Facts, it is said, care little about feelings or emotions. Ground realities do not need permission from perceptions before they start to affect us all. Unfortunately, too often in our land, the reverse is also true. Our perceptions stay strong, even when facts and solid evidence support the contrary.
If we were to ask around, about the status of HIV and AIDS in Pakistan, most pundits would dismiss it as a non-issue. Many would be furious since the HIV problem, according to them, is counter to our norms, and hence must be absent from society altogether. That notion, unfortunately, has nothing to do with facts. Results from a survey conducted in partnership with UNAIDS and funded in part by the Global Fund, shows a fairly concerning picture for HIV in Pakistan. The survey shows that Pakistan has about 133,000 HIV patients. The number is certainly concerning, but there are two other features that are even more troubling.
First, unlike most other parts of the world, where the rate of HIV infection are actually falling, the rate of new infections in Pakistan is increasing. Second, Pakistan is among the top 10 countries where 95% of new cases are found. With little recognition of the problem at the societal level, a general denial, and a health system that fails to prioritise HIV testing and treatment, the problem has the hallmark of becoming a truly Herculean challenge that can be devastating for society. Our insistence that HIV is not our problem, and that it goes against our societal norms, does nothing to prepare us against the impending crisis.
The crisis of HIV in Pakistan, unfortunately, also has all the markings of a deeper and systemic problem. This problem has to do with apathy, neglect and denial. Large-scale problems facing society are coming to the fore not because of an attentive government or a robust academia, but because international organisations or concerned foreign researchers are taking notice. A recent study showing that nearly 60 million Pakistanis in the Indus basin region are exposed to water with high arsenic content was not driven by our own government or regulators. The study was not led by Pakistani scholars, instead the senior authors of that study were scientists in Switzerland. Similarly, the HIV study and survey was funded largely by the Global Fund and UNAIDS. At some point we must ask the basic question of how much do we care about our own problems?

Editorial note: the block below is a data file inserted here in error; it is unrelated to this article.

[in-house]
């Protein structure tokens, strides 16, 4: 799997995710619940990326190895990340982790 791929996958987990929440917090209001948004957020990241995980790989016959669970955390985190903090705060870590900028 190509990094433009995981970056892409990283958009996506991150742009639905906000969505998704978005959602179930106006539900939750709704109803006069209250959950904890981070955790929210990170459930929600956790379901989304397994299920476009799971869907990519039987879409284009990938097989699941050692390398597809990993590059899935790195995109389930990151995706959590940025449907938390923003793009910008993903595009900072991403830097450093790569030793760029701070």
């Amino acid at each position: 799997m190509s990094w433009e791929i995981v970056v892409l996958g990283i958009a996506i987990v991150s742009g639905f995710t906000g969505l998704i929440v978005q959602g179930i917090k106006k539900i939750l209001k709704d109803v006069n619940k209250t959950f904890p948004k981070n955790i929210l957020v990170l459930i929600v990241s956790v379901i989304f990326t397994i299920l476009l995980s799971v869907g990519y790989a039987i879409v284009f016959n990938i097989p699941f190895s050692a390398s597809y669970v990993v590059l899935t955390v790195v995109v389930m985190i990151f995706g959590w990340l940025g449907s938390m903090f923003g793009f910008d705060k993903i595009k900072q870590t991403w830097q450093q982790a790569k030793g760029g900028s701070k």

There is nothing fundamentally wrong in having international organisations and researchers analysing the health challenges facing the citizens. In fact, international partnerships are essential. There is also an opportunity for us to learn. However, if the majority of these reports, studies, analyses and surveys are not driven by us, it raises important questions about the strength and sustainability of our institutions. We should ask ourselves and those who show up on the talk shows every night, whether lack of interest, in our own problems, is driven by other priorities, apathy or denial?
The fact that rigorous studies and analyses lack local initiative and support leads to two other subsequent problems. First, because someone else is funding it means that the government has less interest in listening to the results, and creating better policy and solutions. Second, if the international funding were to disappear, what would this mean for us in identifying our own problems.
We have a pretty good example of what happens when we deny the problems we face and continue to neglect them even in the face of mounting evidence. That example is our national flag carrier, PIA. Despite continued indicators, for decades, that there were systemic problems, we continued to ignore them. We never owned the problem. The last thing we want is for our public health to be the next PIA.
Published in The Express Tribune, October 10th, 2017.